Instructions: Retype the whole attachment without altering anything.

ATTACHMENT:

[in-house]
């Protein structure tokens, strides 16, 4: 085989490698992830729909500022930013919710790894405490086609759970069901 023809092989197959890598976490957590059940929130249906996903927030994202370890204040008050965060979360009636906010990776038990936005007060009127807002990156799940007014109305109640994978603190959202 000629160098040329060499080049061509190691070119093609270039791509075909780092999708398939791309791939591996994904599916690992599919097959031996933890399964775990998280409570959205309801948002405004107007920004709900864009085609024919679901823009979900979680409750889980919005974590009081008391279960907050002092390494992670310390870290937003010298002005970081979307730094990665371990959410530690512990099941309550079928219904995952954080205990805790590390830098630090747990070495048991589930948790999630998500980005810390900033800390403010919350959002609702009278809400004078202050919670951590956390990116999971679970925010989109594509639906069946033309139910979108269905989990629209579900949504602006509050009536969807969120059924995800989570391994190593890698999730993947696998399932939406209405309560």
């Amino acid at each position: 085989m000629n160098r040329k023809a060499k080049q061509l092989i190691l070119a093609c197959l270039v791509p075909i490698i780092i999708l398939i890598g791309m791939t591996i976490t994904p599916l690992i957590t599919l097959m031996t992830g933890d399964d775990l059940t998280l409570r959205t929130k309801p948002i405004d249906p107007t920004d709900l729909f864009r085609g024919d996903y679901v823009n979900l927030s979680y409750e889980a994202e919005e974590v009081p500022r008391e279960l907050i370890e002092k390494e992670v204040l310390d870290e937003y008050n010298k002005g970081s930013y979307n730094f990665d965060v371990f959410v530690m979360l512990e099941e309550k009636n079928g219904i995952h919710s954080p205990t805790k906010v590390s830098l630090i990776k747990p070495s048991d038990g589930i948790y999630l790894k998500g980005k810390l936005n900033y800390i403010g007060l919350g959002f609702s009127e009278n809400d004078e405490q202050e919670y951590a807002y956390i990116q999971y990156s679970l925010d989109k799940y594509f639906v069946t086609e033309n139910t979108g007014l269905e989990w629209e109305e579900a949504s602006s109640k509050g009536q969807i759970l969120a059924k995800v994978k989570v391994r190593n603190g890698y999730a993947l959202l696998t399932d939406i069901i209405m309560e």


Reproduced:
[in-house]
């Protein structure tokens, strides 16, 4: 085989490698992830729909500022930013919710790894405490086609759970069901 023809092989197959890598976490957590059940929130249906996903927030994202370890204040008050965060979360009636906010990776038990936005007060009127807002990156799940007014109305109640994978603190959202 000629160098040329060499080049061509190691070119093609270039791509075909780092999708398939791309791939591996994904599916690992599919097959031996933890399964775990998280409570959205309801948002405004107007920004709900864009085609024919679901823009979900979680409750889980919005974590009081008391279960907050002092390494992670310390870290937003010298002005970081979307730094990665371990959410530690512990099941309550079928219904995952954080205990805790590390830098630090747990070495048991589930948790999630998500980005810390900033800390403010919350959002609702009278809400004078202050919670951590956390990116999971679970925010989109594509639906069946033309139910979108269905989990629209579900949504602006509050009536969807969120059924995800989570391994190593890698999730993947696998399932939406209405309560």
């Amino acid at each position: 085989m000629n160098r040329k023809a060499k080049q061509l092989i190691l070119a093609c197959l270039v791509p075909i490698i780092i999708l398939i890598g791309m791939t591996i976490t994904p599916l690992i957590t599919l097959m031996t992830g933890d399964d775990l059940t998280l409570r959205t929130k309801p948002i405004d249906p107007t920004d709900l729909f864009r085609g024919d996903y679901v823009n979900l927030s979680y409750e889980a994202e919005e974590v009081p500022r008391e279960l907050i370890e002092k390494e992670v204040l310390d870290e937003y008050n010298k002005g970081s930013y979307n730094f990665d965060v371990f959410v530690m979360l512990e099941e309550k009636n079928g219904i995952h919710s954080p205990t805790k906010v590390s830098l630090i990776k747990p070495s048991d038990g589930i948790y999630l790894k998500g980005k810390l936005n900033y800390i403010g007060l919350g959002f609702s009127e009278n809400d004078e405490q202050e919670y951590a807002y956390i990116q999971y990156s679970l925010d989109k799940y594509f639906v069946t086609e033309n139910t979108g007014l269905e989990w629209e109305e579900a949504s602006s109640k509050g009536q969807i759970l969120a059924k995800v994978k989570v391994r190593n603190g890698y999730a993947l959202l696998t399932d939406i069901i209405m309560e």